But behind these hyperbolic headlines there are people, actual Chinese moving to Africa — one million over the past 15 years according to the rough but generally accepted estimate. Some come to work for large Chinese companies that mine copper or cobalt. Others come to build those roads and railways. Many come to open small businesses: restaurants, pharmacies, furniture and electronics stores.
"Big projects completed by big, government-owned companies dominate the headlines about the advancing Chinese agenda in Africa," wrote Howard French, a longtime New York Times correspondent in both China and Africa, in China's Second Continent. "But history teaches us that very often reality is more meaningfully shaped by the deeds of countless smaller actors, most of them for all intents and purposes anonymous."
Africa today is a prime destination for an unprecedented migration of Chinese (as well as Indian, Turkish and other) investors, laypeople and entrepreneurs, all aiming to benefit from new opportunities across the continent.
Take Robin Wei, an enterprising and adventure-seeking man from Shanghai, who left his wife and daughter behind in China to work at a factory on the outskirts of a small city in southeastern Congo that melts rocks to extract the copper buried inside. For years, Robin and his Chinese colleagues worked side by side with Congolese men, far from the image sometimes propagated of hostile Chinese overseers making Africans toil long hours under unsafe conditions for low pay.
But outside of work, the two groups rarely mixed, showing that China's push into Africa has failed to create a cultural orbit in which the continent's nations would be attracted. The Chinese ate only Chinese food, while the Congolese employees place a pot atop the molten copper at the factory to cook maize flour – a traditional East African lunch.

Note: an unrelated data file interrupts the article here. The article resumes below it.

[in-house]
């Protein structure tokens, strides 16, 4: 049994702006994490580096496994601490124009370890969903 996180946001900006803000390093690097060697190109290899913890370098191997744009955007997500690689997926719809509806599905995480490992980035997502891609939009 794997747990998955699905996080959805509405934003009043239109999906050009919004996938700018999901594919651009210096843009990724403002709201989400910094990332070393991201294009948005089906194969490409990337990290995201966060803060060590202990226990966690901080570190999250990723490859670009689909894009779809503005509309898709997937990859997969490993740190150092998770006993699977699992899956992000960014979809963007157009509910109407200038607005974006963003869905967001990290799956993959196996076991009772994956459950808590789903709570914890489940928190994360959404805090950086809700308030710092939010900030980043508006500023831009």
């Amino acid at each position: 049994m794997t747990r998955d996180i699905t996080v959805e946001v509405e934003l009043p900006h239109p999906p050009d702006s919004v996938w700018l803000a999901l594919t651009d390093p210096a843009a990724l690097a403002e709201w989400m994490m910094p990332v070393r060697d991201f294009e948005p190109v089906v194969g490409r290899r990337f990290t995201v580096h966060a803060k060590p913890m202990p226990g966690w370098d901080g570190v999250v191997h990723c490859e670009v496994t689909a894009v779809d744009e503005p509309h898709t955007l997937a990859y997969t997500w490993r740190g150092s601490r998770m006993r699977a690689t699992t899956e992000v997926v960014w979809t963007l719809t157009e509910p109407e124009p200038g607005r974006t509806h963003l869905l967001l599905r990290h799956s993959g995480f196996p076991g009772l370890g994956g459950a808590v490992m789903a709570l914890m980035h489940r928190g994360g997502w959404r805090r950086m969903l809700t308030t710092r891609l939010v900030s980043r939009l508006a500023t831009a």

Chinese people have become a common sight in the industrial Congolese town of Lubumbashi, too. Chinese doctors prescribe both modern pharmaceuticals and ancient Chinese acupuncture to their patients, Chinese and African alike. Supermarkets sell Chinese foods and at night Chinese men can be seen playing cards at a Chinese-owned casino staffed by Congolese dealers.
But despite their proliferation, many Chinese workers struggle to feel at home in a place that remains largely foreign to them. Wei is one of only a few Chinese people at his company who speak any Lingala, the local language. Many rarely venture outside the factory, preferring to spend their free time tending to Chinese vegetable gardens, playing ping-pong and watching Chinese satellite TV.
Yet there are compelling economic reasons that so many Chinese people leave their homes to make new lives here in Africa.
"In China, the rich families control the business, so it is difficult for the common people," Wei said. "If you want to live as an average man, no problem. But if you want to realize your dreams, you have to do it here."
"Time and again, Chinese told me they did not fully realize how oppressive things were at home until after they had left," French wrote. "Living in Africa, they said, it felt as if a lid had been removed from a pressure cooker. Now, they could breathe."
If Africa offers Chinese people an environment in which to grow both personally and financially, what remains to be seen is whether Africans themselves will share in that growth.
Unfortunately for Congo, the outlook for that is grim. The country's leaders are in the midst of a controversial $6.5 billion deal with two large Chinese companies to mine billions of dollars' worth of copper over the coming decades. The will be used to pay back loans with which Chinese companies build hospitals, roads and other infrastructure. Production began in November, but the deal is secretive, and it remains unclear whether the remaining profits will be funneled away to Chinese investors and Congolese officials, leaving little for the Congolese people.
Contrary to the view of China as imperialist and corrupt, the future of China in Africa may depend foremost on the actions of Africa's leaders. As for the Chinese, perhaps it's time to humanize them and see them as entrepreneurs who venture abroad seeking a better life, but whose presence may be causing some unintended consequences in the weak, authoritarian African states to which they come.
VICE HBO's new documentary Chinafication of Africa airs Friday, April 22, at 11pm Eastern Time.
Jacob Kushner is author of China's Congo Plan: What the Economic Superpower Sees in the World's Poorest Nation,which was funded and published by The Pulitzer Center on Crisis Reporting. Follow him on Twitter: @Jacobkushner